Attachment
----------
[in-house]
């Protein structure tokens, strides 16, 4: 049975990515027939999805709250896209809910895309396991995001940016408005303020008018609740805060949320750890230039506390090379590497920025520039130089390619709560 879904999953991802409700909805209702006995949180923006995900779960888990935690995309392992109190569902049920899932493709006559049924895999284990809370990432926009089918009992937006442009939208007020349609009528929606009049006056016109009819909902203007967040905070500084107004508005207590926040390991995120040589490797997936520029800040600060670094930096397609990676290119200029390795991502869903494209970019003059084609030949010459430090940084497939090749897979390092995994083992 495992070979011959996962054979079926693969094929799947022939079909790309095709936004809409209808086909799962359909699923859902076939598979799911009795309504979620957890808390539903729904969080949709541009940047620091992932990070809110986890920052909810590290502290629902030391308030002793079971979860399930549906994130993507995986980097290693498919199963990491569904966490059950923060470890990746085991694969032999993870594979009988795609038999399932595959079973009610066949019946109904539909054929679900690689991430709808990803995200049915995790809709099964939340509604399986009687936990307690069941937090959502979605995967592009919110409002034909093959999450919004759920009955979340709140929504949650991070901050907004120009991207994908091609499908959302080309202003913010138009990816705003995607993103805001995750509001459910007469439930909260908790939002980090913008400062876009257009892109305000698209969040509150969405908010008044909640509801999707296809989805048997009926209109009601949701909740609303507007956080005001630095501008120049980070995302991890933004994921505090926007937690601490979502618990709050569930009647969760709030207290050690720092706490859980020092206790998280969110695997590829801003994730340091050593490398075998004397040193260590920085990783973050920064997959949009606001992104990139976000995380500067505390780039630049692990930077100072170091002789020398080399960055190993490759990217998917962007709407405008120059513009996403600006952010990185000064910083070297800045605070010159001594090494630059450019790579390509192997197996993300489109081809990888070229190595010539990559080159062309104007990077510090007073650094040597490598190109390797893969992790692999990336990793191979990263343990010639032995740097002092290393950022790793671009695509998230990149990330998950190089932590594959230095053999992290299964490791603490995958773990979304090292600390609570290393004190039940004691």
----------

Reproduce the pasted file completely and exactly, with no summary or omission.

[in-house]
């Protein structure tokens, strides 16, 4: 049975990515027939999805709250896209809910895309396991995001940016408005303020008018609740805060949320750890230039506390090379590497920025520039130089390619709560 879904999953991802409700909805209702006995949180923006995900779960888990935690995309392992109190569902049920899932493709006559049924895999284990809370990432926009089918009992937006442009939208007020349609009528929606009049006056016109009819909902203007967040905070500084107004508005207590926040390991995120040589490797997936520029800040600060670094930096397609990676290119200029390795991502869903494209970019003059084609030949010459430090940084497939090749897979390092995994083992 495992070979011959996962054979079926693969094929799947022939079909790309095709936004809409209808086909799962359909699923859902076939598979799911009795309504979620957890808390539903729904969080949709541009940047620091992932990070809110986890920052909810590290502290629902030391308030002793079971979860399930549906994130993507995986980097290693498919199963990491569904966490059950923060470890990746085991694969032999993870594979009988795609038999399932595959079973009610066949019946109904539909054929679900690689991430709808990803995200049915995790809709099964939340509604399986009687936990307690069941937090959502979605995967592009919110409002034909093959999450919004759920009955979340709140929504949650991070901050907004120009991207994908091609499908959302080309202003913010138009990816705003995607993103805001995750509001459910007469439930909260908790939002980090913008400062876009257009892109305000698209969040509150969405908010008044909640509801999707296809989805048997009926209109009601949701909740609303507007956080005001630095501008120049980070995302991890933004994921505090926007937690601490979502618990709050569930009647969760709030207290050690720092706490859980020092206790998280969110695997590829801003994730340091050593490398075998004397040193260590920085990783973050920064997959949009606001992104990139976000995380500067505390780039630049692990930077100072170091002789020398080399960055190993490759990217998917962007709407405008120059513009996403600006952010990185000064910083070297800045605070010159001594090494630059450019790579390509192997197996993300489109081809990888070229190595010539990559080159062309104007990077510090007073650094040597490598190109390797893969992790692999990336990793191979990263343990010639032995740097002092290393950022790793671009695509998230990149990330998950190089932590594959230095053999992290299964490791603490995958773990979304090292600390609570290393004190039940004691």